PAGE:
‘Les Miserables’: The post-screening awards assessment


I have a barrelful of thoughts to share after having seen “Les Miserables” tonight, but the barricade against reviews has not yet been stormed, so I’ll hold many of those musings in secret, much like my past identity as a bread thief named Jean Weisjean. (Shoot – let that one slip.)

Instead, I’ll just try to talk about it from an awards perspective, as others have been since screenings began Friday.

Best picture nominee? Fer sure. Best picture winner? Not necessarily, because while it is a film that soars in many places and is rock solid in others, “Les Miserables” also displays enough bumps and bruises to hurt it (and director Tom Hooper) in a close race. Some of the flaws I identified come from comparing it to the musical that I’ve held near and dear to my heart ever since I saw it Thanksgiving week 1987 in London – no doubt, a huge swath of Academy members have their own personal relationship with the film, and I find it a little hard to believe that they won’t nitpick it.

That being said, I also anticipate those who aren’t acquainted with the musical having issues, such as with length and pacing. In short, I expect fervent debate about whether “Les Miserables” belongs at the pinnacle of 2012 films. 

The best award possibilities for “Les Miserables” reside in Anne Hathaway’s performance, which elevates the character of Fantine far above any version I’ve ever seen, delivering its own kind of seamlessness where musical and reality don’t seem like two separate constructs. It’s desperately moving work. In a field that features Sally Field (“Lincoln”) and Helen Hunt (“The Sessions”), I have no trouble seeing Hathaway as a plausible winner, even if her screen time is much less than Hunt’s. In addition, Samantha Banks’ Eponine is worthy of the musical’s most cherished character if not transcendent – she could be in awards play as well. 

On the actor front, there is certainly likelihood for Hugh Jackman to break through that brutal field that also includes consensus leader Daniel Day-Lewis alongside Bradley Cooper, John Hawkes, Joaquin Phoenix, Denzel Washington and more. Supporting actor might be a bit less promising, because the one to keep an eye on is lesser-known “My Week with Marilyn” vet Eddie Redmayne, rather than the more vaunted Russell Crowe or Sacha Baron Cohen. (Tonight’s “in passing” note: In a wonderful year for child performers, add another to the list: Daniel Huttlestone as “Little People” leader Gavroche.)

Hooper’s chance for Oscar glory on “Les Miserables” might be as good as it was at this time two years ago, before “The King’s Speech” thundered ahead and ultimately vanquished “The Social Network.” The difference right now is the appearance of a wider field that includes “Argo,” “Lincoln,” “Silver Linings Playbook” and, if you ask me, “Zero Dark Thirty.” I’d throw others in if I had my druthers, but those five are generating the most conversation and the least amount of dismissal. And I still don’t see an unadulterated favorite.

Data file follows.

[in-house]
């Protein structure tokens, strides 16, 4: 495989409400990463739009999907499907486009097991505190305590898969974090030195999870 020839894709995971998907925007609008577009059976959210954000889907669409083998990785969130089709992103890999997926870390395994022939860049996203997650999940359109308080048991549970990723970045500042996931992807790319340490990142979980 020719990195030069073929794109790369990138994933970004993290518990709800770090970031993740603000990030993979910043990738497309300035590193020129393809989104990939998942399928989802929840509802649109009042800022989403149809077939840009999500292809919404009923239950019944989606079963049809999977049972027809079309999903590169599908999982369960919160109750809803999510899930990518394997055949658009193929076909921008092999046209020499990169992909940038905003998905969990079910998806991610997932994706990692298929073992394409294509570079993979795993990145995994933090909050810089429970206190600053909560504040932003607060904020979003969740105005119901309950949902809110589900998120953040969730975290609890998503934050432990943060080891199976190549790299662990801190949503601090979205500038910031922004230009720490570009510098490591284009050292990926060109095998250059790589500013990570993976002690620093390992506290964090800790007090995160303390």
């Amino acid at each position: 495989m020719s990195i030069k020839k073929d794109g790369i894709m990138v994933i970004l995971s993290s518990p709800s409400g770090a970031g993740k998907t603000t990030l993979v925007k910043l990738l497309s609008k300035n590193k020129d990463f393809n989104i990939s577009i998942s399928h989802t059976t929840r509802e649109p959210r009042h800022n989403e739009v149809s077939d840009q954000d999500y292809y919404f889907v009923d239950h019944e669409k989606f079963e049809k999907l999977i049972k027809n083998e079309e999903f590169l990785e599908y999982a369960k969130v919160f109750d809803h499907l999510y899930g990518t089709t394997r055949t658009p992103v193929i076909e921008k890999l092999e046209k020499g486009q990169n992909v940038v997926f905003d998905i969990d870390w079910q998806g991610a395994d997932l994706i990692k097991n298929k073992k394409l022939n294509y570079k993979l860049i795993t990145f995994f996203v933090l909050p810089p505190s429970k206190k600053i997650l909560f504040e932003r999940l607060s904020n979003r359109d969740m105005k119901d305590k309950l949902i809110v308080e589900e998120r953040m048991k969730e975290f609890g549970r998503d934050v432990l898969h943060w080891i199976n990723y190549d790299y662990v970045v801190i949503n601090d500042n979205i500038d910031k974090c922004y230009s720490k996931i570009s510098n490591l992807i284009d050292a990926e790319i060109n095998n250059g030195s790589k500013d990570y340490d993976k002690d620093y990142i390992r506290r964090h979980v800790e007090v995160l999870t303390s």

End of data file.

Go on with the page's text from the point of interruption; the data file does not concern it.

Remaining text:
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  1. Ryan Brown says:

    As far as Best Supporting Actor, Russell Crowe was nothing to write home about. Sacha Baron Cohen, on the other hand, was a highlight of the film. A win? No way. But a nomination for Cohen in Supporting Actor wouldn’t be the strangest thing that has happened.

  2. Ryan Brown says:

    I think you are spot-on with “Zero Dark Thirty”. Saw it today and it blew me away. Saw “Les Miserables” last friday and while I thoroughly enjoyed it, I can’t see it taking Best Picture away from “Lincoln” – which is total Oscar bait. Anne Hathaway winds Supporting Actress hands down. Jessica Chastain was absolutely terrific in Zero Dark Thirty. She was the feature-length version of “Homeland’s” Claire Danes.

  3. Jamie says:

    I’m truly anticipating this movie and as much as I have loved the stage musical for decades, I have no expectations that this will be identical. Theater people are used to do the work reach believability. Film goers expect more handed to them. Theater tends to be expansive to reach the back of the auditorium. Films are close up and personal. That Jackman is said to be minimizing the role is a tribute to the actor that he can convey the intensity of Jean Val Jean without it coming across as overblown melodrama.

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